“I’ll never forgive him, Andrew.”
Mr. Daney walled his eyes toward the ceiling. “Thank God,” he murmured piously, “I’m pure. Hereafter, every time Reverend Mr. Tingley says the Lord’s prayer I’m going to cough out loud in church at the line: ’Forgive us our trespasses as we forgive those who trespass against us.’ You’ll hear that cough and remember, Hector McKaye.”
A deeper shadow of distress settled over The Laird’s stern features. “You’re uncommon mean to me this bitter day, Andrew,” he complained wearily. “I take it as most unkind of you to thwart my wishes like this.”
“I’m for true love!” Mr. Daney declared firmly. “Ah come, come now! Don’t be a stiff-necked old dodo. Forgive the boy.”
“In time I may forgive him, Andrew. I’m not sure of myself where he is concerned, but we canna receive the girl. ’Tis not in reason that we should.”
“I believe I’ll cough twice,” Daney murmured musingly.
And the following day being Sunday, he did! He sat two rows behind the McKaye family pew but across the aisle, and in a cold fury The Laird turned to squelch him with a look. What he saw in the Daney pew, however, chilled his fury and threw him into a veritable panic of embarrassment. For to the right of the incomprehensible general manager sat the young ex-laird of Port Agnew; at Daney’s left the old Laird beheld his new daughter-in-law, while further down the pew as far as she could retreat, Mrs. Daney, with face aflame, sat rigid, her bovine countenance upraised and her somewhat vacuous glance fixed unblinkingly at a point some forty feet over Mr. Tingley’s pious head. Donald intercepted the old man’s amazed and troubled glance, and smiled at his father with his eyes—an affectionate overture that was not lost on The Laird ere he jerked his head and eyes once more to the front.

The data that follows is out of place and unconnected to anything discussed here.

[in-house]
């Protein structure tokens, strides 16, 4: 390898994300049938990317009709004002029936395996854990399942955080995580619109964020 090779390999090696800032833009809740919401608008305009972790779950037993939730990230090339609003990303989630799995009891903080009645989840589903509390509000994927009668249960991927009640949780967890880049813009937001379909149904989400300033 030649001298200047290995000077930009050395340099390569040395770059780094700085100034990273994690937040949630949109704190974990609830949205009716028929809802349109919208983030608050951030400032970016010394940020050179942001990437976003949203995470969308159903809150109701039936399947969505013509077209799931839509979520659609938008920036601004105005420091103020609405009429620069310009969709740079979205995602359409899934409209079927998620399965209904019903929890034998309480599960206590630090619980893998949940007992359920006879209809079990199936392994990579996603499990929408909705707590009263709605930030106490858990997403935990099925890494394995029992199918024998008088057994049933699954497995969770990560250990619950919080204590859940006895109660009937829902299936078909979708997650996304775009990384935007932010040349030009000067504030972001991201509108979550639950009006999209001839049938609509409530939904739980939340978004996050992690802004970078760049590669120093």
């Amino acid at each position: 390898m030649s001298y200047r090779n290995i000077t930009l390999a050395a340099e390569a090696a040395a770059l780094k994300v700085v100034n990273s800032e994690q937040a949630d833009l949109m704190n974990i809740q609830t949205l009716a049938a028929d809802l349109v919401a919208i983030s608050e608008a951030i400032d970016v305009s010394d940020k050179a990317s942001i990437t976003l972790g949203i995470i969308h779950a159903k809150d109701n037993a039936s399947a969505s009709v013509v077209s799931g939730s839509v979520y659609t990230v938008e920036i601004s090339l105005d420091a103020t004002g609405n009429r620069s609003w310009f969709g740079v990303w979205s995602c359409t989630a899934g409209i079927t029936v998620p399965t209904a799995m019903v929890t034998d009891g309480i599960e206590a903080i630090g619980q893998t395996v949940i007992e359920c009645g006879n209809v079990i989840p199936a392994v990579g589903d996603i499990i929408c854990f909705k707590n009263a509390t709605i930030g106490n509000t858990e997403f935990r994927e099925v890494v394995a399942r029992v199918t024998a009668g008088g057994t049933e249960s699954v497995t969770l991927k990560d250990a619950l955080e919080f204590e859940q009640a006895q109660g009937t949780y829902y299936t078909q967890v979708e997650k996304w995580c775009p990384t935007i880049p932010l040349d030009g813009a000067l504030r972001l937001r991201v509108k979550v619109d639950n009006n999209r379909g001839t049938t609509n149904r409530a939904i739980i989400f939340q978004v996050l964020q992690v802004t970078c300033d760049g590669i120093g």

Mrs. McKaye and her two daughters were as yet unaware of the horror that impended. But not for long. When the congregation stood to sing the final hymn, Nan’s wondrous mezzo-soprano rose clear and sweet over the indifferent-toned notes of every other woman present; to the most dull it would have been obvious that there was a trained singer present, and Mrs. McKaye and her daughters each cast a covert glance in the direction of the voice. However, since every other woman in the church was gazing at Nan, nobody observed the effect of her presence upon the senior branch of the McKaye family, for which small blessing the family in question was duly grateful.
At the conclusion of the service old Hector remained in his pew until the majority of the congregation had filed out; then, assuring himself by a quick glance, that his son and the latter’s wife had preceded him, he followed with Mrs. McKaye and the girls. From the church steps he observed Donald and Nan walking home, while Mr. Daney and his outraged spouse followed some twenty feet behind them. Quickly The Laird and his family entered the waiting limousine; it was the first occasion that anybody could remember when he had not lingered to shake hands with Mr. Tingley and, perchance, congratulate him on the excellence of his sermon.